Food intolerance means that your cat can’t absorb or use the food he’s eating, so there is no nutritional value at all in it. There are a lot of symptoms for this condition, so as well as frequent puking, look out for flatulence, diarrhea, lack of appetite and a general “poor-me” look. There may also be a lot of scratching and weight loss. Poor kitty. Straight to the vet, please!
When your cat eats grass, it’s not because it’s slowly morphing into a cow, but because he needs it for his digestion. Cats can’t digest grass very well, so it acts as an emetic, and when vomited out it brings with it hairballs, internal parasites and, if your cat is a hunter like mine, even bones and feathers! Grass acts as roughage and helps moggy pass regular bowel movements too, as well as giving him an excellent source of folic acid, which helps increase blood oxygen. If he’s eating too much and vomiting too often, however, it may mean a vitamin deficiency, so you may need to see – you guessed it – the vet!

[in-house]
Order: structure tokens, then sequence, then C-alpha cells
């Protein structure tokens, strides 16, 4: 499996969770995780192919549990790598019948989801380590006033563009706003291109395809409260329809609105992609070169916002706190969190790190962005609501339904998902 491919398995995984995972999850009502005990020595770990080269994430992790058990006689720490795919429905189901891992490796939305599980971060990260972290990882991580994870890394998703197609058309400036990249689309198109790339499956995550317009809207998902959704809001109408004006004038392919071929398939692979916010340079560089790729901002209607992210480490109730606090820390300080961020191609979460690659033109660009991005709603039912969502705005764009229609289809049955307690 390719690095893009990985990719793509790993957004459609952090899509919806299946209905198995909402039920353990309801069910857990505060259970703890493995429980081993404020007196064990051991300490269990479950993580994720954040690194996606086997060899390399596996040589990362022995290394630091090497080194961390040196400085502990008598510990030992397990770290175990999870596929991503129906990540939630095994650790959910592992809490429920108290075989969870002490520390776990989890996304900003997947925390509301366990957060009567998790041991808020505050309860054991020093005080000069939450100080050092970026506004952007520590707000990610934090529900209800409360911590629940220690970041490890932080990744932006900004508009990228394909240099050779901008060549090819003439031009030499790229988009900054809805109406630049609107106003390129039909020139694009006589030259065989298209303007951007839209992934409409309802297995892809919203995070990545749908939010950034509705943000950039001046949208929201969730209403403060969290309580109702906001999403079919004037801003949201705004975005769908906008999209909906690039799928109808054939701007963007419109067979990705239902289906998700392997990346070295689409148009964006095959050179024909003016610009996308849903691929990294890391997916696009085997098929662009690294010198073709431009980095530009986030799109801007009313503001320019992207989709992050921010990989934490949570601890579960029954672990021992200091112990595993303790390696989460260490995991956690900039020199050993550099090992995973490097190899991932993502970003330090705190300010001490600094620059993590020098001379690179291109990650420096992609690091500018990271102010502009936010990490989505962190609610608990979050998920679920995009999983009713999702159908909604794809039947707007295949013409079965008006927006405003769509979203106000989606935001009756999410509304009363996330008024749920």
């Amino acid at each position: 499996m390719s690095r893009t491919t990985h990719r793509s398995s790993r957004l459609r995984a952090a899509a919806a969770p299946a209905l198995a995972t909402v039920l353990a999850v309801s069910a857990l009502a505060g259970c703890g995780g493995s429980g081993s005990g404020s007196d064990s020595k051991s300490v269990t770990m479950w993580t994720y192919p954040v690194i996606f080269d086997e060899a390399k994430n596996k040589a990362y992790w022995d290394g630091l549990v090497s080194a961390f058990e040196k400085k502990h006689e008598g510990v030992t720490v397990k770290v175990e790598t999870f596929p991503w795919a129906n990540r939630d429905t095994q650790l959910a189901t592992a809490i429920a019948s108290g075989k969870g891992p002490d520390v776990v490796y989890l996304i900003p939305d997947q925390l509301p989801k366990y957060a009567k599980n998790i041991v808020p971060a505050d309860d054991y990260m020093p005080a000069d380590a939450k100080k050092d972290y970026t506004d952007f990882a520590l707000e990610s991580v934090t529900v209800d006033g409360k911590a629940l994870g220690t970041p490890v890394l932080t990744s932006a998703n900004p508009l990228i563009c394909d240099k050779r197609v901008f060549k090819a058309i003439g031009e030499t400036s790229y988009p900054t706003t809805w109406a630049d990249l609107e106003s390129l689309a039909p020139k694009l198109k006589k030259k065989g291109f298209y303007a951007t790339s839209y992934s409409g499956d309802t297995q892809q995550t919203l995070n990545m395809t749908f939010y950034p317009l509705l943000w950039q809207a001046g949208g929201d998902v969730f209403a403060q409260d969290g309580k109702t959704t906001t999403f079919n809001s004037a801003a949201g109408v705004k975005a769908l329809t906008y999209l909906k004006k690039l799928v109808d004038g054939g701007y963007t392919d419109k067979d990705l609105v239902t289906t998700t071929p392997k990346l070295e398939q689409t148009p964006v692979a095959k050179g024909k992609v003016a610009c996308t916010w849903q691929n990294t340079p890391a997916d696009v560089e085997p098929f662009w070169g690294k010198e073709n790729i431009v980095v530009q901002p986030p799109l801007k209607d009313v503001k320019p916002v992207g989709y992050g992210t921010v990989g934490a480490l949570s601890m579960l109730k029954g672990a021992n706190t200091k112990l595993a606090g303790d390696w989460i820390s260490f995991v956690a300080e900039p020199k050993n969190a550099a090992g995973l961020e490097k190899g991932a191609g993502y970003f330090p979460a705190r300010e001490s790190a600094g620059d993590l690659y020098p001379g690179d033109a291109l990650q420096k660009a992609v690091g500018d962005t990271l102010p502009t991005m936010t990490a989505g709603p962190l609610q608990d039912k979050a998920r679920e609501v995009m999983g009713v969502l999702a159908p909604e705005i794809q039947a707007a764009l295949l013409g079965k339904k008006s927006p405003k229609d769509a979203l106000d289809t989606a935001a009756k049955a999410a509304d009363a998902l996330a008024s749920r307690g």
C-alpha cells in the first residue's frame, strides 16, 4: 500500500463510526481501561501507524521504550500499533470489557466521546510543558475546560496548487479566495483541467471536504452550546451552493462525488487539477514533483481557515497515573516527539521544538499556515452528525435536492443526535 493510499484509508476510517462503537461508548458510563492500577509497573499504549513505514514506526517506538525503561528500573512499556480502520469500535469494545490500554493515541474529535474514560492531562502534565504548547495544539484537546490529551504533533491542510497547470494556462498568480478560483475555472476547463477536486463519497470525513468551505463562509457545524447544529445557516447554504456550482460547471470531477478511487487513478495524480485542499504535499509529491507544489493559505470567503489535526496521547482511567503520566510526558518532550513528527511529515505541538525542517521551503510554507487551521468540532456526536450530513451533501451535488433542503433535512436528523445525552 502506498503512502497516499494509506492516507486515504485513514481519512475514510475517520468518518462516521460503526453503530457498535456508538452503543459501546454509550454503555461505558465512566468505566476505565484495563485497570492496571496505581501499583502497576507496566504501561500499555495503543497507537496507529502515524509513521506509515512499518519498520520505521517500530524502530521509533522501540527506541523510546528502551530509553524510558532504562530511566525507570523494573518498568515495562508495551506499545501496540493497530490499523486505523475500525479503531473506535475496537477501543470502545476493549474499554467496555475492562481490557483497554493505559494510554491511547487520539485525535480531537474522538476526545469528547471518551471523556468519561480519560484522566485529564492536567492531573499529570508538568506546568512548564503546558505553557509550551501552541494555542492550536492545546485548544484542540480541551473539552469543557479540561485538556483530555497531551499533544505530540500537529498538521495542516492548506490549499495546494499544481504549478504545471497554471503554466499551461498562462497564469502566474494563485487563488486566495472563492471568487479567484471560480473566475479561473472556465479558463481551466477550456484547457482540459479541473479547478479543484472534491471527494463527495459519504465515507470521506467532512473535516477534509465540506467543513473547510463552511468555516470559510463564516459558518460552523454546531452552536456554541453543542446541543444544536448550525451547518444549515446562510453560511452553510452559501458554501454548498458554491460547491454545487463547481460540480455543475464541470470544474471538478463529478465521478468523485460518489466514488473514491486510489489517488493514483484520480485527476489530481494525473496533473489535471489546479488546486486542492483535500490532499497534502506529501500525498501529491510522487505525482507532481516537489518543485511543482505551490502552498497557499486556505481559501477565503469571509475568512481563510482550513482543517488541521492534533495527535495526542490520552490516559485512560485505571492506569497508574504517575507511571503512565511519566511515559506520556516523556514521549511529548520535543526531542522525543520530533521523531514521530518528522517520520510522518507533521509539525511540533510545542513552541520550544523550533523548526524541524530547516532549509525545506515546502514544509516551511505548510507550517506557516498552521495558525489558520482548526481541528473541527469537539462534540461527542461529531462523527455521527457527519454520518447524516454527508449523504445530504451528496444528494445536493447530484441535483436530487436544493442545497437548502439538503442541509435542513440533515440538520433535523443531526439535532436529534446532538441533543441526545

There are TRILLIONS of pesky little viruses, bacteria, fungi and parasites just waiting to colonize your cat’s tummy, and any or all of them could be responsible for poor kitty’s pitiable state.
Campylobacter is a bacterial infection of the gastrointestinal tract. It can cause vomiting, fever and diarrhea that can last for months. It is transmitted by being exposed to the feces of other infected cats or by contaminated food and water.
Salmonella – well, this particular disease is a really nasty piece of work – take it from one who’s had it, since it can also be passed onto humans! As well as vomiting, other common symptoms are fever, lethargy, diarrhea, weight loss, dehydration, a fast heart rate and skin disease. It can even lead to blood poisoning, so beware! Vet-wards you go!
Gastroenteritis is a general name for an inflamed stomach and intestines. It can refer to anything and everything, whether it be bacteria, viruses, parasites, or reactions to medications or new foods. It often involves abdominal discomfort or pain, diarrhea and vomiting, so if any of these is happening to your moggy – don’t hesitate! (You know what’s coming, don’t you?) VET!!!